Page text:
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The Saga of the Philippine Reproductive Health Bill

The Saga of the Philippine Reproductive Health Bill

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Published by rfjabal
This is an essay on the much-delayed passage of the Philippine Reprodductive Health Bill filed in 14th Philippine Congress. This discusses why Congressmen and Senators remain reluctant to support the bill despite overwhelming support of Filipinos in the bill. This is also proposes a campaign plan for proponents of the bill should they decide to further escalate their campaign for the bill's passage.
This is an essay on the much-delayed passage of the Philippine Reprodductive Health Bill filed in 14th Philippine Congress. This discusses why Congressmen and Senators remain reluctant to support the bill despite overwhelming support of Filipinos in the bill. This is also proposes a campaign plan for proponents of the bill should they decide to further escalate their campaign for the bill's passage.

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Published by: rfjabal on Apr 20, 2009
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The saga of the Reproductive Health Bill:a blow or an affirmation of representative democracy?
By Ronald JabalThe issue of the current Reproductive Health Bill remains a heated and controversial issue asthe first RH bill that was ever filed in Congress. And the polemics between the pros and conshave always marred the passage of bill which remains crucial in population management - yetanother policy issue that has remained elusive in a country that is exponentially expandingevery year.Central to this RH bill is political dynamics of the numerous actors involved from agenda settingup to policy adoption. However, what are not normally highlighted in the numerous debates arethe roles of Congressmen (both from the House of Representatives and the Senate) i.e. shouldCongressmen listen to the overwhelming sentiment of the population most of whom are votersor should they listen to themselves and adopt a personal stand on this issue which is notsupportive of the majority’s sentiment.Clearly, the RH bill foregrounds the age-old dilemma of what is the real meaning of representative democracy.Some political theorists argued that the proper function of the representative assembly in a truedemocracy is not to initiate policies on its own but only to register the policy preferences of thepopular majority it represents. This is sometimes called the Mandate Theory. In this view, aslong as the representative assembly (i.e. Congress) confines itself to registering its constituent’sviews, representation involves no significant departure from democratic principles. But when theassembly begins to make policy on its own, in either ignorance or in defiance of its constituents’desires, it becomes a kind of oligarchy.But others argued it is neither possible nor desirable in modern nation. For those who espouse“independence” theory, the representative must initiate – and not merely register policies. For them, representatives should exercise their judgment on public affairs independently andwithout surrendering the final decisions to their constituentsClearly, this divide is shown in the RH bill debate.The recent nationwide survey of Pulse Asia (October 2008) on the RH bill shows a number of results that should prompt Congressmen in both Houses to adopt RH as part of its agenda andmove to pass the bill. The survey results that could be use to facilitate passage of the RH billare as follows:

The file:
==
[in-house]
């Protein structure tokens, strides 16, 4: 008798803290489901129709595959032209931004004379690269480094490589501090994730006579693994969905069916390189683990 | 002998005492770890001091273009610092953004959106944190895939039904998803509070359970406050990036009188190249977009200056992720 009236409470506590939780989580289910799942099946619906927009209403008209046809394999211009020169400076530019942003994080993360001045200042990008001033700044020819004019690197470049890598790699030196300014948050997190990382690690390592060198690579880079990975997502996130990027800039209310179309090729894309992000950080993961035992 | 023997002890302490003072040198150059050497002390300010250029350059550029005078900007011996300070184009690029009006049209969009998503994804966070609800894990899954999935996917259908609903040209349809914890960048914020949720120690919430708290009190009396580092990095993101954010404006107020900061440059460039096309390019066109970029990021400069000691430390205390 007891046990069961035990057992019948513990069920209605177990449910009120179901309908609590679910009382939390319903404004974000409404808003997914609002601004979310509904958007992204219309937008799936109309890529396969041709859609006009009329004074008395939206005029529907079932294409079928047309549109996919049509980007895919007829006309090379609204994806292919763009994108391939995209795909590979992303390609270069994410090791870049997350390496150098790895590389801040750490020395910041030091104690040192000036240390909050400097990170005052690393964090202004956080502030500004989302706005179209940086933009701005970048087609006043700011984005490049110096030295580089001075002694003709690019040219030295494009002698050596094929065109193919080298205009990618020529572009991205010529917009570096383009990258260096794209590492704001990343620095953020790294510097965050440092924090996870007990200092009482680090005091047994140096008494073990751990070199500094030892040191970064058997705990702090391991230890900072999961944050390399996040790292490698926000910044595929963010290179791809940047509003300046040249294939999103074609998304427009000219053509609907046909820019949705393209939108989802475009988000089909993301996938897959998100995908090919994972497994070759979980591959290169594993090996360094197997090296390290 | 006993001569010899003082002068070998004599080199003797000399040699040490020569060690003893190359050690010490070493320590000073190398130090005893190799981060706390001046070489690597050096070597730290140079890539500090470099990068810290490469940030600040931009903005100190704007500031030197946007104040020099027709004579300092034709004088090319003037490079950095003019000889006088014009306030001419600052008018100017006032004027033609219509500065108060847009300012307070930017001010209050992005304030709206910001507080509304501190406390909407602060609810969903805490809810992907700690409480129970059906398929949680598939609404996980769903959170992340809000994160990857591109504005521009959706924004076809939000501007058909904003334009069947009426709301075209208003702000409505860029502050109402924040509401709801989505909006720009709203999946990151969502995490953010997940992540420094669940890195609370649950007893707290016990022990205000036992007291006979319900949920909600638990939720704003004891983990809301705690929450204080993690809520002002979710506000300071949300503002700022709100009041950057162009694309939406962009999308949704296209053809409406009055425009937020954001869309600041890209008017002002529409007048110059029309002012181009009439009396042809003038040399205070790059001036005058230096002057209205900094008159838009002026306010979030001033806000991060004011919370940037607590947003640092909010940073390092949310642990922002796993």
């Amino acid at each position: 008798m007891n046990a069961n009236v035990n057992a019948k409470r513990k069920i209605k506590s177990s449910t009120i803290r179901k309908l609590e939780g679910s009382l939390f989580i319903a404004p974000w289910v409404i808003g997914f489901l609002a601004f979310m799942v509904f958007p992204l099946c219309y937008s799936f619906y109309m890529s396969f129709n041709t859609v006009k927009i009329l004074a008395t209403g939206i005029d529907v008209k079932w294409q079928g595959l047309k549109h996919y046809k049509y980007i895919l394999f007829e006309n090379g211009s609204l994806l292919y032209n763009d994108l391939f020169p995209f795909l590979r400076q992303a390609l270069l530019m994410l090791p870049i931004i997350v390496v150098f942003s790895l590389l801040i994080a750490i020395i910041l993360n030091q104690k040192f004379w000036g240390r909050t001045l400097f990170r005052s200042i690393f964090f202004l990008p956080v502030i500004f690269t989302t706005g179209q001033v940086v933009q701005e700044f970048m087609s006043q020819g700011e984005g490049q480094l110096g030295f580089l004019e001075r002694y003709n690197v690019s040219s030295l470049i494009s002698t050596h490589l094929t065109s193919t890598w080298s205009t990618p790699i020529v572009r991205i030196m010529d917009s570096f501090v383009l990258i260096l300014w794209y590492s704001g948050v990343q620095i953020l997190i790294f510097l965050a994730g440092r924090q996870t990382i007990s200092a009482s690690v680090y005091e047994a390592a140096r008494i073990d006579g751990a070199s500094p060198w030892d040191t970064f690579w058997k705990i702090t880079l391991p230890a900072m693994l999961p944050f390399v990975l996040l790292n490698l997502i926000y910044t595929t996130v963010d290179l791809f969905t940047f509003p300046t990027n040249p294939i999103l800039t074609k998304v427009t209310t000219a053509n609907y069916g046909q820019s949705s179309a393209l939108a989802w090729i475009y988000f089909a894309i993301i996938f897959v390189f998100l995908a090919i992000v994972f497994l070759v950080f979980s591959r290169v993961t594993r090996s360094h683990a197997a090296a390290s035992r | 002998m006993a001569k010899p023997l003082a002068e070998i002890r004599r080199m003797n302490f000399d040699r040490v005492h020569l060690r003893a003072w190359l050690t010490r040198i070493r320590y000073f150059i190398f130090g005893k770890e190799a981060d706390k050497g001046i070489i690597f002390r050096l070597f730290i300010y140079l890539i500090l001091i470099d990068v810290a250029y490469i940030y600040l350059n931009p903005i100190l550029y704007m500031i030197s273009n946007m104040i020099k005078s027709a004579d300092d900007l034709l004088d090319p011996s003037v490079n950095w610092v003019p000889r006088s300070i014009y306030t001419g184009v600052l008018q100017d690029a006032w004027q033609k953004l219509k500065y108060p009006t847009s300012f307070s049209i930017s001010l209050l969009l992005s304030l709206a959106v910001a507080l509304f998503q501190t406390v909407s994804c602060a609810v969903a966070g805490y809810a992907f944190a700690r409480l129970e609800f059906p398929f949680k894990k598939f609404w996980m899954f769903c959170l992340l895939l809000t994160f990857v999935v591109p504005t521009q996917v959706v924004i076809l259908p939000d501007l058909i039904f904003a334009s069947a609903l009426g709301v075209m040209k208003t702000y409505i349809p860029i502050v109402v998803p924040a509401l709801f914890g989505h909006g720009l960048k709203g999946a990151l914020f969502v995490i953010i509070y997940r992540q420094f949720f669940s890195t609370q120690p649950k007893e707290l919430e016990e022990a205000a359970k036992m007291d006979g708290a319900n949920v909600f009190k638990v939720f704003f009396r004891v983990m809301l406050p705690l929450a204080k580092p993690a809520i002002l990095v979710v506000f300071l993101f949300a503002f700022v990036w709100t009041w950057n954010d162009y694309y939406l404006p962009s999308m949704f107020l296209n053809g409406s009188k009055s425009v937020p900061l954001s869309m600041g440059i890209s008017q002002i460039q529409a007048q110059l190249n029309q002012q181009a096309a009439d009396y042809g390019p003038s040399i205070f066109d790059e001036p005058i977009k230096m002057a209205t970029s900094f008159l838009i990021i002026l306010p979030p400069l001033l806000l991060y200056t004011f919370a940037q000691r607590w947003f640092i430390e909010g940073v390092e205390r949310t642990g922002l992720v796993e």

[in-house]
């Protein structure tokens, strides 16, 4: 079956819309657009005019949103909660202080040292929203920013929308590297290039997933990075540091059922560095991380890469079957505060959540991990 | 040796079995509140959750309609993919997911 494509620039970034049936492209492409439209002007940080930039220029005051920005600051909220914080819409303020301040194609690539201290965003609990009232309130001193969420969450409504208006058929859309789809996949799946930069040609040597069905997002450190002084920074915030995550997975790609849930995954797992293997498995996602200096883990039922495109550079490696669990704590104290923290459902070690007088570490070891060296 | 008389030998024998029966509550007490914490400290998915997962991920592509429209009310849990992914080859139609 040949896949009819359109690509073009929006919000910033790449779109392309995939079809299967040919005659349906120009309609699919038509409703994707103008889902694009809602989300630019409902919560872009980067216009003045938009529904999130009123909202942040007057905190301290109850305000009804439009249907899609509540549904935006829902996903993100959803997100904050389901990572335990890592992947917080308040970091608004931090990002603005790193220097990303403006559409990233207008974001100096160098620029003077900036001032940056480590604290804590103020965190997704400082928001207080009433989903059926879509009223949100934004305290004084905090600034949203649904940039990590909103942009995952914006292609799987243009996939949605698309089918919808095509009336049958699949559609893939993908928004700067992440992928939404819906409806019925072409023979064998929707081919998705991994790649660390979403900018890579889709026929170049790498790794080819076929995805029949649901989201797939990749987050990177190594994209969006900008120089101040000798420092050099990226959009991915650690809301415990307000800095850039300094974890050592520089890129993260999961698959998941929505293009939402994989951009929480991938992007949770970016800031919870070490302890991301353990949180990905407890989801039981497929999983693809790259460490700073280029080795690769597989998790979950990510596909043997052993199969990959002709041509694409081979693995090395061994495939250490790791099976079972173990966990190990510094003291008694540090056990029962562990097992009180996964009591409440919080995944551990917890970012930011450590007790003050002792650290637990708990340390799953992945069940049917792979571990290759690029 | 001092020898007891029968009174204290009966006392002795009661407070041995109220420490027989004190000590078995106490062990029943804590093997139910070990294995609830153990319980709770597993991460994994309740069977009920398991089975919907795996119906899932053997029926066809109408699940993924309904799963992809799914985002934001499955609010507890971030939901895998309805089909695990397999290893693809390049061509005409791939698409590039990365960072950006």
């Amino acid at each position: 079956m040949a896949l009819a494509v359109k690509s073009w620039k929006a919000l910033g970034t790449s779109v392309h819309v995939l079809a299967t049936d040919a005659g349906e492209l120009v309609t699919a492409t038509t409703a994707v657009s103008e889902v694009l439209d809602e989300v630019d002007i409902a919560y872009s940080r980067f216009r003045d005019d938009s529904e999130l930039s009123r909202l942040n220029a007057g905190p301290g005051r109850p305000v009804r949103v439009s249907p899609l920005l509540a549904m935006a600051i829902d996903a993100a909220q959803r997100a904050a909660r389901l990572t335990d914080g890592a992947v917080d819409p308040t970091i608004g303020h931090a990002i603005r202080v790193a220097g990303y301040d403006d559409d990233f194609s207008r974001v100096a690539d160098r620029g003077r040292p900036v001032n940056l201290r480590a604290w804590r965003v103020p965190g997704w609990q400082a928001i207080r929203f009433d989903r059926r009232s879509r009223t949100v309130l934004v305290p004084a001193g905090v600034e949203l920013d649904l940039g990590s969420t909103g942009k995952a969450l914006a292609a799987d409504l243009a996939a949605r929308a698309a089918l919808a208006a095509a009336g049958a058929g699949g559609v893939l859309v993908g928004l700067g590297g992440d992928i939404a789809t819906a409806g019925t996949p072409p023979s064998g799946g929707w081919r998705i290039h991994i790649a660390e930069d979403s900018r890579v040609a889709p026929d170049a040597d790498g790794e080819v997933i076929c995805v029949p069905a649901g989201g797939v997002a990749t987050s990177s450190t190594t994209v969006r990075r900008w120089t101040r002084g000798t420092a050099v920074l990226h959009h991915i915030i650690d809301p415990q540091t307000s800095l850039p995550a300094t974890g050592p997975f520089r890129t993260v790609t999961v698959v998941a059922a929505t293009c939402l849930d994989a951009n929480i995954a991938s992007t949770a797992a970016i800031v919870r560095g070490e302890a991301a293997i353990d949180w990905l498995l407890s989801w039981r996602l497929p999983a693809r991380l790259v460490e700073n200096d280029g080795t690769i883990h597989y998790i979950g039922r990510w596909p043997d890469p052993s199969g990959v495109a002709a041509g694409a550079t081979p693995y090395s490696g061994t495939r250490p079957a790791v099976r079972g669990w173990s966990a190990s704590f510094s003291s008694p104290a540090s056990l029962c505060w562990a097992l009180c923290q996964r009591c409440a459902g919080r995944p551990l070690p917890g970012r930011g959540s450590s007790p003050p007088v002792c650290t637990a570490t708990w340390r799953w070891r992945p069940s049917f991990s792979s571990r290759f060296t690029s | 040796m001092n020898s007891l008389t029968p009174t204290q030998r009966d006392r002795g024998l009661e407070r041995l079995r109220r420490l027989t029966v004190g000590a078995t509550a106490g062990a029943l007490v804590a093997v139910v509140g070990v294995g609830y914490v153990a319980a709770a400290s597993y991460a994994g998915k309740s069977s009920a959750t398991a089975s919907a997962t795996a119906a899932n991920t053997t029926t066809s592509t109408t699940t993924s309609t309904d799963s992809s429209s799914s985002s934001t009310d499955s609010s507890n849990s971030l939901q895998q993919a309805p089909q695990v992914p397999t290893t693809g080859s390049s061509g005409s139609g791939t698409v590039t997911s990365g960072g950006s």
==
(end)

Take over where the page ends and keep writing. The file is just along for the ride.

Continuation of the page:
The Pulse survey says a big majority of Filipinos (82%) thinks government should notonly educate couples regarding modern methods of family planning (both natural andartificial) but also provide them with services and materials on these methods.
This view is articulated by big to overwhelming majorities (76% to 91%) in all geographicareas and socio-economic classes. In addition, exactly the same percentage says that it isthe government’s duty to provide the people with knowledge, services, and materials onmodern methods of family planning.Less than one in ten Filipinos (6% to 8%) disagrees with either view while indecision onthese matters is expressed by 10% to 13% of Filipinos
The Pulse survey shows that about four in ten Filipinos (44%) say the governmentshould pass a law specifying the number of children couples may have Only two in ten(19%) are undecided on the issue. Across geographic areas and socio-economicclasses, big pluralities to small majorities (45% to 58%) in Metro Manila, the Visayas,Mindanao, and Classes D and E favor the idea of government passing a law on thenumber of children couples may have.